Learn how you can manage and alleviate your current side effects while actively working to prevent a relapse or secondary cancer using evidence-based, non-toxic therapies.
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“A clear and unambiguous relation exists between therapeutic exposures and specific adverse events experienced by the survivors…”
Why is the study linked below only studying surviving your cancer compared to your heart health? I understand that chemotherapy-induced heart damage is a serious long-term problem for cancer survivors. But what about all the other documented long-term and late stage side effects of aggressive toxicity such as:
My guess is that the study was examining cancer versus death caused by cancer therapy. However, a treatment-related cancer certainly kills. While cancer survivors may not die specifically from their nerve damage (CIPN, RILN, etc.) they can die from spending decades in a wheelchair. And any Multiple Myeloma survivor can tell you that you can die from health issues sustained from weakened bones after a fall.
The point of this post is not to rail on conventional oncologic therapies. The point of this post is to highlight the serious damage done by chemotherapy and radiation and then discuss evidence-based, non-toxic healing therapies.
The list of side effects below is my combination of cancer survival since my active treatment in ’94, ’95 ,’96, Each blog post lists those therapies that I have researched along with my personal experience.
If you’ve reached remission from your cancer, great. My experience is that the cancer survivor in remission must then focus on managing short, long-term and late stage side effects. Check-ups interspersed with nutrition, exercise, detoxification, maybe some Acupuncture, sauna, more exercise, etc. etc.
Are you a cancer survivor? Scroll down the page post a comment or question and I will get back to you ASAP.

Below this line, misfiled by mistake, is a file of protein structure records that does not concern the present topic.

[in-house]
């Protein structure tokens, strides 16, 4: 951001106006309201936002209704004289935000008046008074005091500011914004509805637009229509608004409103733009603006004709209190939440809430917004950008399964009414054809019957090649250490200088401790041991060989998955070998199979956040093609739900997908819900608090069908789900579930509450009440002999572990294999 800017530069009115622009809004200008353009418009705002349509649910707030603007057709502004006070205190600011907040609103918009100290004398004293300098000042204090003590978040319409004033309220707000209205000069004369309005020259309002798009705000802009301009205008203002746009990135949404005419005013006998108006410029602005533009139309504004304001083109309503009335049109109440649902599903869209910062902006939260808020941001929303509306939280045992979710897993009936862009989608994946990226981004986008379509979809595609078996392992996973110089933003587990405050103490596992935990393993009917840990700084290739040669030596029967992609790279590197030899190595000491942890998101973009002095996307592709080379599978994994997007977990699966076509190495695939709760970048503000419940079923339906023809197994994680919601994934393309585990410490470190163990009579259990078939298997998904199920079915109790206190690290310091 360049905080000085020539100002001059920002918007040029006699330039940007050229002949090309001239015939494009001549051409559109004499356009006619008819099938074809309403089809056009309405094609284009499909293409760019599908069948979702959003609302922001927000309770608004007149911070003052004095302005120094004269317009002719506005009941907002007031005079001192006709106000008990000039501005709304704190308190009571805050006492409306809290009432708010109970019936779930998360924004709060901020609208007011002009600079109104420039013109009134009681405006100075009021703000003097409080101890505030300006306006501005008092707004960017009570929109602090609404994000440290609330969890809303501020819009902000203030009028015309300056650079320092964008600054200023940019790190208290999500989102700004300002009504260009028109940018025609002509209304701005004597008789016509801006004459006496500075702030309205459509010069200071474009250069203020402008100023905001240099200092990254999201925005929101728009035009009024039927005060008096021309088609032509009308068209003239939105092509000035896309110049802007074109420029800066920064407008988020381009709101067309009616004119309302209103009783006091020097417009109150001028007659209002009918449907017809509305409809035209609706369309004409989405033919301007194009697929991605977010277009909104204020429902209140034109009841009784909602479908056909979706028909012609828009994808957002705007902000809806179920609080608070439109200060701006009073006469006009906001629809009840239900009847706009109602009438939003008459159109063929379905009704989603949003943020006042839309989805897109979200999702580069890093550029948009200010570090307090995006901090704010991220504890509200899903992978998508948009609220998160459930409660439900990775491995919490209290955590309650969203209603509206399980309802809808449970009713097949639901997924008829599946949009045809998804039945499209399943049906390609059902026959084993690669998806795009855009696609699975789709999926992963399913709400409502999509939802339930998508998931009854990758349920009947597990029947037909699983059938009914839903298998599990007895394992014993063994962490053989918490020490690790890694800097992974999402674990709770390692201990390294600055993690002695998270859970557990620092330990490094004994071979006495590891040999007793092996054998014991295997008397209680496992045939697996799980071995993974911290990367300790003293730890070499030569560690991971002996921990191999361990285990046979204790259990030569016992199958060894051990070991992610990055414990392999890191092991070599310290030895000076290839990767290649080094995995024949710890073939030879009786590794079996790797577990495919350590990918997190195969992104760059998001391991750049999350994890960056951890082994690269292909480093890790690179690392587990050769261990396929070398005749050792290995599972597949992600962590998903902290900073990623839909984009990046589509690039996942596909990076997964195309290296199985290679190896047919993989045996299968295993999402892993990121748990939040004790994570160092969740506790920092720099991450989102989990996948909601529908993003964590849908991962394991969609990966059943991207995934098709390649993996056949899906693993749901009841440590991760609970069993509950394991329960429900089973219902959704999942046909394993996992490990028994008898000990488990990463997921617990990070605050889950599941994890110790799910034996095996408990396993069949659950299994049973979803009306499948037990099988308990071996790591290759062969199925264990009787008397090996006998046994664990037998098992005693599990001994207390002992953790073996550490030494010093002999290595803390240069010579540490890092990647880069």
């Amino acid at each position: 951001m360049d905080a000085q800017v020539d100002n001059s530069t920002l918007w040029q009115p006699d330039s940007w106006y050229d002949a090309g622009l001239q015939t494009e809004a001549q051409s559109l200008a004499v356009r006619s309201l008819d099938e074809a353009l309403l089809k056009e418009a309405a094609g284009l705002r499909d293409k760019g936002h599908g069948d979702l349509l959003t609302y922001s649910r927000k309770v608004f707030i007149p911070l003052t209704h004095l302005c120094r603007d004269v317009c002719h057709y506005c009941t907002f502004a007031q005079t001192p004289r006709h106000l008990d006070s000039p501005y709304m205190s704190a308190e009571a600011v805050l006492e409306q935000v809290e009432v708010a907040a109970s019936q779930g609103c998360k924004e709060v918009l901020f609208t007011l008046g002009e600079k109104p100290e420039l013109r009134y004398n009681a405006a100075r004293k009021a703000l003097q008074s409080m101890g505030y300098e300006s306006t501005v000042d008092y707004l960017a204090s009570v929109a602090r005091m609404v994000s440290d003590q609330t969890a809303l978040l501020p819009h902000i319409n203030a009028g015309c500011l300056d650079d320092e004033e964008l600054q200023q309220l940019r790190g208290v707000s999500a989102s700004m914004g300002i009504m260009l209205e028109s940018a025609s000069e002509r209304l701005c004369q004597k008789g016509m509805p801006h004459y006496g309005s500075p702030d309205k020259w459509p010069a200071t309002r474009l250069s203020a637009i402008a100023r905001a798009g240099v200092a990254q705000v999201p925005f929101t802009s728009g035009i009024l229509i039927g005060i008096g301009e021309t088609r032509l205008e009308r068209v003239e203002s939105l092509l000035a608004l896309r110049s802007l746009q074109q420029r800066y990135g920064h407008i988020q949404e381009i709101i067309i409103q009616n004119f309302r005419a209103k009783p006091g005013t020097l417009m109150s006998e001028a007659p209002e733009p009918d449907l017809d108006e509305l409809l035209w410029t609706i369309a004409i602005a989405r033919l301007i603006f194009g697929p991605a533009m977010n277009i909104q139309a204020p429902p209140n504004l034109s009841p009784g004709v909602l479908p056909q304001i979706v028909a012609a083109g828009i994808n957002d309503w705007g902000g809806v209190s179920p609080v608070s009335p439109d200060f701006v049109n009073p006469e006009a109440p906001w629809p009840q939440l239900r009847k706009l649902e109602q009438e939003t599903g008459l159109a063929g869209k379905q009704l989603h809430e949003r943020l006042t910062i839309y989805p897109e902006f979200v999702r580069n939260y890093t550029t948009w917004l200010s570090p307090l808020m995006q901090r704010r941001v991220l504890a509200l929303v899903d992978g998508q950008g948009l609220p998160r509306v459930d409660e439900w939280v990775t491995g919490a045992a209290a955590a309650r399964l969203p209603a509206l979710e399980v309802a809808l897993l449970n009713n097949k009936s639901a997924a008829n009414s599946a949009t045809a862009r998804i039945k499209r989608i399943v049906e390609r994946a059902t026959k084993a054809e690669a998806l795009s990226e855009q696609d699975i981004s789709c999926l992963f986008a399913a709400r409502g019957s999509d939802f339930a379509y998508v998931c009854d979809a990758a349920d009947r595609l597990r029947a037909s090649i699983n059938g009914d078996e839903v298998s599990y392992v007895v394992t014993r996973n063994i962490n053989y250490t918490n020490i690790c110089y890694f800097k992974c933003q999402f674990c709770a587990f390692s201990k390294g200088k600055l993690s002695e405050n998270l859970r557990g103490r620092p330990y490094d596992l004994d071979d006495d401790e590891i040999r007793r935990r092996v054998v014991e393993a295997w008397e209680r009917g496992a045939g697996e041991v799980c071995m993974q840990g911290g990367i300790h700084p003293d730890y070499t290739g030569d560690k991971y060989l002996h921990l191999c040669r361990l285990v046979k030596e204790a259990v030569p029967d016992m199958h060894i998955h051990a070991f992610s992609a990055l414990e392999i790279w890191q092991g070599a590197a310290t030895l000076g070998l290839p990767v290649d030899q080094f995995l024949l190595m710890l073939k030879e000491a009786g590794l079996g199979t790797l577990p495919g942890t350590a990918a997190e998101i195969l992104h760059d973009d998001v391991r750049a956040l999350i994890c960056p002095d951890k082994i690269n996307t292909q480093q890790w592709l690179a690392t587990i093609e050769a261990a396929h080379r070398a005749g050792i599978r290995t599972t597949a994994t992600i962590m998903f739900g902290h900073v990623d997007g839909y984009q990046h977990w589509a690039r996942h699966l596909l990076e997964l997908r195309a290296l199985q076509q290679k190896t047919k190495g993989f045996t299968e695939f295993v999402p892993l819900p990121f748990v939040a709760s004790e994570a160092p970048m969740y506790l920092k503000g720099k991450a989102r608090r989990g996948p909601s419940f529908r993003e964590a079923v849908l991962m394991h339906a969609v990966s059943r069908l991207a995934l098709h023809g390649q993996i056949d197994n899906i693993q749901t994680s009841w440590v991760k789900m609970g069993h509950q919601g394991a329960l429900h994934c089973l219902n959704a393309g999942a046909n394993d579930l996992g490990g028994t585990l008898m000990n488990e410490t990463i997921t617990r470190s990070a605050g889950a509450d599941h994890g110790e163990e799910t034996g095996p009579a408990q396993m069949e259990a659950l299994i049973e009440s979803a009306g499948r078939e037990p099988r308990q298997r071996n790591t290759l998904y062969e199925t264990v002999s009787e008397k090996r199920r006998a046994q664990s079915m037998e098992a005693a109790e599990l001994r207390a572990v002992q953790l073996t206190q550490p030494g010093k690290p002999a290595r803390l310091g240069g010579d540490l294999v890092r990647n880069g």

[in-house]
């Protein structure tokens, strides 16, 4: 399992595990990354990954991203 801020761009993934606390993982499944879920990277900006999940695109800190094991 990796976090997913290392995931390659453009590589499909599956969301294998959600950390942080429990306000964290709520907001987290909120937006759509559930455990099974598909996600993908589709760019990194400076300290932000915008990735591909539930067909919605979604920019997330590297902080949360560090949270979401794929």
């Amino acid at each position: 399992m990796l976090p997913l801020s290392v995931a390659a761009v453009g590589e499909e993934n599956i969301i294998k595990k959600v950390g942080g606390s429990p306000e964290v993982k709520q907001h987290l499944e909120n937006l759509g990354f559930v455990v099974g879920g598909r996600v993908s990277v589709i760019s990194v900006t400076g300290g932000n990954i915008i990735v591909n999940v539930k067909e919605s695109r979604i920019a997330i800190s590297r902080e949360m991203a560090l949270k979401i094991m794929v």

New cancer diagnosis appeared associated with increased risk for cardiovascular death, as well as incident heart failure, stroke or pulmonary embolism, according to a retrospective cohort study published in JACC: CardioOncology.
“This risk persisted to at least 7 years from cancer diagnosis and appeared most pronounced in patients with hematologic, gastrointestinal, genitourinary and thoracic malignancies,”
Paterson and colleagues pursued the research because, despite the knowledge that patients with cancer and cancer survivors are at increased risk for heart failure, previous data conflicted regarding long-term risk for other cardiovascular events, as well as risk according to cancer site.
“Population studies to date have largely evaluated the risk [for] cardiovascular disease — and usually only heart failure — in patients with breast cancer,” Paterson said. “We performed a comprehensive analysis of the risk [for] incident cardiovascular disease in patients with a new cancer diagnosis of any type.”
Paterson and colleagues used time-to-event survival models, after adjusting for comorbidities and sociodemographic factors, to compare the two cohorts with respect to risk for subsequent cardiovascular events, which included
Determining the impact of new cancer diagnosis on risk for fatal and nonfatal cardiovascular events served as the primary outcome…
The analysis included 4,519,243 adults who resided in Alberta, Canada, from April 2007 to December 2018.
At median follow-up of 11.8 years, results showed 73,360 cardiovascular deaths and 470,481 nonfatal cardiovascular events. After adjustment, researchers reported participants with cancer demonstrated the following HRs compared with participants without cancer:
“More than 12 000 children and adolescents are diagnosed with cancer each year in the United States.1Advancements in therapeutic and supportive care strategies have resulted in significant improvements in survival; the overall 5-year survival rate is approaching 80%.1 However, two-thirds of these survivors experience at least one chronic health condition,2 resulting in considerable morbidity and premature mortality among childhood cancer survivors.3 A clear and unambiguous relation exists between therapeutic exposures and specific adverse events experienced by the survivors…